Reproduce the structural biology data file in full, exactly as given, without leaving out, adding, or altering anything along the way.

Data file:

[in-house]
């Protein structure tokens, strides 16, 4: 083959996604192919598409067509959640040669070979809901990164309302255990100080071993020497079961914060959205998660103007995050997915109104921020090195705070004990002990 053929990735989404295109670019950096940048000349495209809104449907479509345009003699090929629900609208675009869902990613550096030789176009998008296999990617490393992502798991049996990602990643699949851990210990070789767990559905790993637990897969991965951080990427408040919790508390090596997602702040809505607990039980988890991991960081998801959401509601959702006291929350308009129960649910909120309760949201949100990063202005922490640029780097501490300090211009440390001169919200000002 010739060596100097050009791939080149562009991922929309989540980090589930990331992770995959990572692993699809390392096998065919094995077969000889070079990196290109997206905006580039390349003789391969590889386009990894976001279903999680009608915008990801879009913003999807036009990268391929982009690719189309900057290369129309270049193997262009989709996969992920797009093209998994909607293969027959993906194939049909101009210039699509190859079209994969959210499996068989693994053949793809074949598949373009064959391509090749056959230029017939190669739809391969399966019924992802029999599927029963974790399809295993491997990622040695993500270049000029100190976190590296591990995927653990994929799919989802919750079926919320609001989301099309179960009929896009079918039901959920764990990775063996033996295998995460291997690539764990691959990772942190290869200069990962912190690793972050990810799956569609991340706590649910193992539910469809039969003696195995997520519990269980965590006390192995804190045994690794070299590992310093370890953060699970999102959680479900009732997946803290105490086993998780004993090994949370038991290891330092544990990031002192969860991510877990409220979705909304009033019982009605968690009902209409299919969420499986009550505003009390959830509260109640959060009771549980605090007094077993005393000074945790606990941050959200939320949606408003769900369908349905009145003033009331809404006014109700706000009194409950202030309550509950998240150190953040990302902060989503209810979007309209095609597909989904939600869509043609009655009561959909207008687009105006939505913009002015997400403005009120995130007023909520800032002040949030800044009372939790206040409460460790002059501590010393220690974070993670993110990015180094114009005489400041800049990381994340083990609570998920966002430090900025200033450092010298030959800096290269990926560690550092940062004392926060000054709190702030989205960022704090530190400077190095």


[in-house]
């Protein structure tokens, strides 16, 4: 083959996604192919598409067509959640040669070979809901990164309302255990100080071993020497079961914060959205998660103007995050997915109104921020090195705070004990002990 053929990735989404295109670019950096940048000349495209809104449907479509345009003699090929629900609208675009869902990613550096030789176009998008296999990617490393992502798991049996990602990643699949851990210990070789767990559905790993637990897969991965951080990427408040919790508390090596997602702040809505607990039980988890991991960081998801959401509601959702006291929350308009129960649910909120309760949201949100990063202005922490640029780097501490300090211009440390001169919200000002 010739060596100097050009791939080149562009991922929309989540980090589930990331992770995959990572692993699809390392096998065919094995077969000889070079990196290109997206905006580039390349003789391969590889386009990894976001279903999680009608915008990801879009913003999807036009990268391929982009690719189309900057290369129309270049193997262009989709996969992920797009093209998994909607293969027959993906194939049909101009210039699509190859079209994969959210499996068989693994053949793809074949598949373009064959391509090749056959230029017939190669739809391969399966019924992802029999599927029963974790399809295993491997990622040695993500270049000029100190976190590296591990995927653990994929799919989802919750079926919320609001989301099309179960009929896009079918039901959920764990990775063996033996295998995460291997690539764990691959990772942190290869200069990962912190690793972050990810799956569609991340706590649910193992539910469809039969003696195995997520519990269980965590006390192995804190045994690794070299590992310093370890953060699970999102959680479900009732997946803290105490086993998780004993090994949370038991290891330092544990990031002192969860991510877990409220979705909304009033019982009605968690009902209409299919969420499986009550505003009390959830509260109640959060009771549980605090007094077993005393000074945790606990941050959200939320949606408003769900369908349905009145003033009331809404006014109700706000009194409950202030309550509950998240150190953040990302902060989503209810979007309209095609597909989904939600869509043609009655009561959909207008687009105006939505913009002015997400403005009120995130007023909520800032002040949030800044009372939790206040409460460790002059501590010393220690974070993670993110990015180094114009005489400041800049990381994340083990609570998920966002430090900025200033450092010298030959800096290269990926560690550092940062004392926060000054709190702030989205960022704090530190400077190095």